What is more, this master had himself accepted the destiny of being flogged and now he was waiting for her “at the Father’s right hand”. Now she had “hope” —no longer simply the modest hope of finding masters who would be less cruel, but the great hope: “I am definitively loved and whatever happens to me—I am awaited by this Love. And so my life is good.” Through the knowledge of this hope she was “redeemed”, no longer a slave, but a free child of God.

She understood what Paul meant when he reminded the Ephesians that previously they were without hope and without God in the world—without hope because without God. Hence, when she was about to be taken back to Sudan, Bakhita refused; she did not wish to be separated again from her “Paron”.

On 9 January 1890, she was baptized and confirmed and received her first Holy Communion from the hands of the Patriarch of Venice. On 8 December 1896, in Verona, she took her vows in the Congregation of the Canossian Sisters and from that time onwards, besides her work in the sacristy and in the porter’s lodge at the convent, she made several journeys round Italy in order to promote the missions: the liberation that she had received through her encounter with the God of Jesus Christ, she felt she had to extend, it had to be handed on to others, to the greatest possible number of people.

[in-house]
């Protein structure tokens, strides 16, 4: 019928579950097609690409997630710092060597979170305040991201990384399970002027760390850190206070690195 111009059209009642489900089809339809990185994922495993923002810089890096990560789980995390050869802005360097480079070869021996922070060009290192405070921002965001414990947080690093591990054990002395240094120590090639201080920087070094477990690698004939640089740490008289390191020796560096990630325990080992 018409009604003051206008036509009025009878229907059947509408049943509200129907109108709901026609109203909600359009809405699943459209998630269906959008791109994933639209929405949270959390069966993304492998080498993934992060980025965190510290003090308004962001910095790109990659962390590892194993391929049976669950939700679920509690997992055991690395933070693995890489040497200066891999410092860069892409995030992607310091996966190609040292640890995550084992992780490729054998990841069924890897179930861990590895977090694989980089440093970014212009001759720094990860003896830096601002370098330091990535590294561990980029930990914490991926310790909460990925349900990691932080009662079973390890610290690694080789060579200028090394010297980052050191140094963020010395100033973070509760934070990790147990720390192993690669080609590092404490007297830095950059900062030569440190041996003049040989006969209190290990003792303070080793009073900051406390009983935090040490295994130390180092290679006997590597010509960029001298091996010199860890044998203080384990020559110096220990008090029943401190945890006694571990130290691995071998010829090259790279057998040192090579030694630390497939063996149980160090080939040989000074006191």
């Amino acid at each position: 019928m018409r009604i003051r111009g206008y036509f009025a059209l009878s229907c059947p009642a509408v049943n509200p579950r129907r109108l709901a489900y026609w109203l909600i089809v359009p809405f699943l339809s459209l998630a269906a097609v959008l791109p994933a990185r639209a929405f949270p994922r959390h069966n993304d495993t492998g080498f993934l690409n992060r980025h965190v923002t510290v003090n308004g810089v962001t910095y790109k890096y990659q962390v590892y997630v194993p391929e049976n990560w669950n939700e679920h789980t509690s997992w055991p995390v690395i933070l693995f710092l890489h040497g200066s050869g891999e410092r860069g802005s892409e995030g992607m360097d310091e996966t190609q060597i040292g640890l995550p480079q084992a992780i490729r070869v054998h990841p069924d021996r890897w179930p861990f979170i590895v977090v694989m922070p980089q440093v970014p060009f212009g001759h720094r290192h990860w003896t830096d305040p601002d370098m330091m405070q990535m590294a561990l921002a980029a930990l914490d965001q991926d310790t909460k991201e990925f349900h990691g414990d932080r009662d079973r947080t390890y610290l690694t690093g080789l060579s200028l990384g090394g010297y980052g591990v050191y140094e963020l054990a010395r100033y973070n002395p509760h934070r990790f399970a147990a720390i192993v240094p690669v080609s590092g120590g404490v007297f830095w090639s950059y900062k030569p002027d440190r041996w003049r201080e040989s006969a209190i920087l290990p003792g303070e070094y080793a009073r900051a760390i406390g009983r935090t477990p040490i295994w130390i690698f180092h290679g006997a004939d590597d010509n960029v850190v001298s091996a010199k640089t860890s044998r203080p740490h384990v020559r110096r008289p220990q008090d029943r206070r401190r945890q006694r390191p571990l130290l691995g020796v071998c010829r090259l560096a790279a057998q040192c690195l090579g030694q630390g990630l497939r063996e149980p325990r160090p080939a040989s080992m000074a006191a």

The hope born in her which had “redeemed” her she could not keep to herself; this hope had to reach many, to reach everybody.”

Benedict XVI “Spes salvi” 2007

Josephine Bakhita died February 8, 1947 and was declared a saint in 2000.She is the patron saint of the Sudan and victims of human trafficking. For more on her, see here.

St. Agnes, January 21


St. Agnes, Rome

Agnes is one of the most important saints of the early church.  She’s  among the seven women mentioned in the 1 Eucharistic Prayer: “Felicity, Perpetua, Agatha, Lucy, Agnes, Cecilia, Anastasia.” That prayer goes back to St. Gregory the Great in the 6th century. Some also say his mother and aunt may have promoted that list of women, all strong women who died for their belief. ( cf. Joseph Jungmann)

It’s interesting to see where those women come from. Felicity and Perpetual are from North Africa, Agatha and Lucy from Sicily, Agnes and Cecily from Rome, Anastasia originally from Greece. They’re holy women from all parts of the church of their time.

Agnes’ story appears in legendary 5th century sources, but historians today are more and more appreciative of these early stories, as they are of the infancy narratives of the gospels. They contain more history than legend.  

Agnes was a beautiful, wealthy 13 year old girl, probably chosen to be the wife of an influential Roman man, but she refused to marry him or anyone else, because she believed as a Christian she had the right to choose marriage or not.